Fikile Mbalula, Republic of South Africa's Minister of Sports and campaign director, says that the African National Congress should maintain its democratic process in the selection of leadership. He questioned COSATU's re-election of officers., a photo by Pan-African News Wire File Photos on Flickr.
Mbalula: 'Hereditary approach' will lose elections
Fikile Mbalula has rejected labour federation Cosatu's suggestion that the party should retain the current ANC leadership under President Jacob Zuma.
28 Sep 2012 00:00 - Charles Molele, Matuma Letsoalo
South African Mail & Guardian
Fikile Mbalula is the latest prominent leader to speak out against another term for Jacob Zuma.
Mbalula, who is the party's head of campaigns, national executive committee member and sports minister, said doing so would undermine democratic processes in the ANC.
Cosatu avoided what could have been a fierce leadership contest when its top six officials – including general secretary Zwelinzima Vavi and president Sdumo Dlamini – were re-elected uncontested during the federation's national congress last week. This came a few months after another ANC alliance partner – the South African Communist Party – elected its leaders without contest. Following Cosatu's successful congress, Dlamini and Vavi said Cosatu's decision not to contest top positions to avoid further divisions should inspire the ANC. However, in an interview this week, Mbalula lambasted Cosatu leaders for attempting to interfere with internal ANC matters.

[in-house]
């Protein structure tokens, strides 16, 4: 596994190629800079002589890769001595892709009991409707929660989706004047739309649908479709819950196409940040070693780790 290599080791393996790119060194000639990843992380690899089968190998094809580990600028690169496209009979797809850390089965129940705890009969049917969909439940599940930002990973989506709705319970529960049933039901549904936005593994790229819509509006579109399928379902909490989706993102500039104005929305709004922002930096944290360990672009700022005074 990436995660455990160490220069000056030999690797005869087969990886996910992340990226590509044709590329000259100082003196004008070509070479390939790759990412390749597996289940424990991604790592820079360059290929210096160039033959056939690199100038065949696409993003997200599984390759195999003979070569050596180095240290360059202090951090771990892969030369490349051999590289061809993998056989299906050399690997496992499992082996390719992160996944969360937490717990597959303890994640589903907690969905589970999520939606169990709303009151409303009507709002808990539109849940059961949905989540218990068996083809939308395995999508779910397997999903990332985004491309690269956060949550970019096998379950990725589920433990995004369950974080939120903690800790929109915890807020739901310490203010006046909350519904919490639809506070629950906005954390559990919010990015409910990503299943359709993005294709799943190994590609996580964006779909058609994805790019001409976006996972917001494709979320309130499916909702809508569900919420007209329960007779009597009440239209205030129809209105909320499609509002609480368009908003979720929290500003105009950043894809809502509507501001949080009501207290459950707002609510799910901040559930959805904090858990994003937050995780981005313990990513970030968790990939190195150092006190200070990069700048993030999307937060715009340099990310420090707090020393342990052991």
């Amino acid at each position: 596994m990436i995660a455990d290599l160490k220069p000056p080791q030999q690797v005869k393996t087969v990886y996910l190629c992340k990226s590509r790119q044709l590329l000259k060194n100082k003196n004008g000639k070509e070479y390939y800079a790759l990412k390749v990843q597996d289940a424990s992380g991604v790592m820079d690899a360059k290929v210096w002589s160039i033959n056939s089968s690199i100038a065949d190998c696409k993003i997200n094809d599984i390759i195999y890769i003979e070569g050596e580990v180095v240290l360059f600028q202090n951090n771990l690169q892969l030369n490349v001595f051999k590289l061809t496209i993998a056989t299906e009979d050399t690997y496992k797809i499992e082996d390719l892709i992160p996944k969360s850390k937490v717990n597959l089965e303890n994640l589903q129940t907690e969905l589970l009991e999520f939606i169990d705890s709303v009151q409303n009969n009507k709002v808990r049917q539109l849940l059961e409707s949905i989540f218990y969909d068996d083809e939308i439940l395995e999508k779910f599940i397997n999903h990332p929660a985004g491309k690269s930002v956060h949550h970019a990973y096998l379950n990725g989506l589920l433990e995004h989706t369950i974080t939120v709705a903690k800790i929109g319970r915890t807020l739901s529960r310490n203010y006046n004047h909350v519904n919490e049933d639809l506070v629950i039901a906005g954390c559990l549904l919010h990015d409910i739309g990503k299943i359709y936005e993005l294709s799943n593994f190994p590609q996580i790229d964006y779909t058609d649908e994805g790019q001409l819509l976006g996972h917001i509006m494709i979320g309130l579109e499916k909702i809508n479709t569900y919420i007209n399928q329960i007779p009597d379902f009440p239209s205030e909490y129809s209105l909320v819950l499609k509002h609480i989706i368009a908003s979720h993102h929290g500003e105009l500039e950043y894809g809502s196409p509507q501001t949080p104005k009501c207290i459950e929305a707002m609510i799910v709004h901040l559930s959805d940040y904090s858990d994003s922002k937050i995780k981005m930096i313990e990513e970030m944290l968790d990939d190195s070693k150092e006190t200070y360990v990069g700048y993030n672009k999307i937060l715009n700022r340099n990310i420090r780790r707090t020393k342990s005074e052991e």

"I don't know what informed Cosatu not to contest, but ANC branches must not be pre-empted to adopt a hereditary approach. We [the ANC] never interfered in Cosatu's internal processes. Therefore, the internal process of the ANC must [also] be respected," he said.